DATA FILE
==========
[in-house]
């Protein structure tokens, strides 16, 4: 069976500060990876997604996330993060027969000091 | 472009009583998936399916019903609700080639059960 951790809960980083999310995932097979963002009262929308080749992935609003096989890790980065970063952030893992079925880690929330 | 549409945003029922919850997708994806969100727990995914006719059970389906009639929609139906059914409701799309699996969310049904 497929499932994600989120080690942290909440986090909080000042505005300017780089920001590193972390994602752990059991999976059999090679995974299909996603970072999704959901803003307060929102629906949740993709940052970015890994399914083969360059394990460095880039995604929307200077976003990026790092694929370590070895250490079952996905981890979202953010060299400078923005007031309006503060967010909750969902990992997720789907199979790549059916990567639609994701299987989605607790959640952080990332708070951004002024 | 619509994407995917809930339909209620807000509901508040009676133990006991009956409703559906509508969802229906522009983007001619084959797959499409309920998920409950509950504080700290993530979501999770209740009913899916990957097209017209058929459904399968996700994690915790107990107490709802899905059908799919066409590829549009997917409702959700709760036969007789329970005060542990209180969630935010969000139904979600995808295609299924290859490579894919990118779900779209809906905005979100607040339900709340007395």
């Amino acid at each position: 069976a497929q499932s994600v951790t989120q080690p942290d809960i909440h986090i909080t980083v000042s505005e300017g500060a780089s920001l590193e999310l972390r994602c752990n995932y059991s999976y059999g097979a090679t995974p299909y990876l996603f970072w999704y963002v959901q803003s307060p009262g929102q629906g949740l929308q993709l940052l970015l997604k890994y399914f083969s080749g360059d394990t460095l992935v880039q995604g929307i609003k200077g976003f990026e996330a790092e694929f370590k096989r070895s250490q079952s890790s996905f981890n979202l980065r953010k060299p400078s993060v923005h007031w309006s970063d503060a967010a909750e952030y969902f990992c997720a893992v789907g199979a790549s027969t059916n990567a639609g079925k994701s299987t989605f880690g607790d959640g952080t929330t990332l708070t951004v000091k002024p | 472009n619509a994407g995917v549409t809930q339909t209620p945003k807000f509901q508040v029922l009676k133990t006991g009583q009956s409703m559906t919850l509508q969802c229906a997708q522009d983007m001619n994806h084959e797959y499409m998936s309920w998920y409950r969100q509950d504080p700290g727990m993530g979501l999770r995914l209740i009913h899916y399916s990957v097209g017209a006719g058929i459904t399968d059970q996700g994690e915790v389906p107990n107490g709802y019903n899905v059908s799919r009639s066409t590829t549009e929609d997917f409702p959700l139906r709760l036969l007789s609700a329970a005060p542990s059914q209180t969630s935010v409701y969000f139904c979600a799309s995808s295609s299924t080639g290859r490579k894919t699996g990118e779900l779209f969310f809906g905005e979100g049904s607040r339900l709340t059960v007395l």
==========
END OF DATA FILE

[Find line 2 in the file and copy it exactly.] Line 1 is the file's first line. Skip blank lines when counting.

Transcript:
């Protein structure tokens, strides 16, 4: 069976500060990876997604996330993060027969000091 | 472009009583998936399916019903609700080639059960 951790809960980083999310995932097979963002009262929308080749992935609003096989890790980065970063952030893992079925880690929330 | 549409945003029922919850997708994806969100727990995914006719059970389906009639929609139906059914409701799309699996969310049904 497929499932994600989120080690942290909440986090909080000042505005300017780089920001590193972390994602752990059991999976059999090679995974299909996603970072999704959901803003307060929102629906949740993709940052970015890994399914083969360059394990460095880039995604929307200077976003990026790092694929370590070895250490079952996905981890979202953010060299400078923005007031309006503060967010909750969902990992997720789907199979790549059916990567639609994701299987989605607790959640952080990332708070951004002024 | 619509994407995917809930339909209620807000509901508040009676133990006991009956409703559906509508969802229906522009983007001619084959797959499409309920998920409950509950504080700290993530979501999770209740009913899916990957097209017209058929459904399968996700994690915790107990107490709802899905059908799919066409590829549009997917409702959700709760036969007789329970005060542990209180969630935010969000139904979600995808295609299924290859490579894919990118779900779209809906905005979100607040339900709340007395």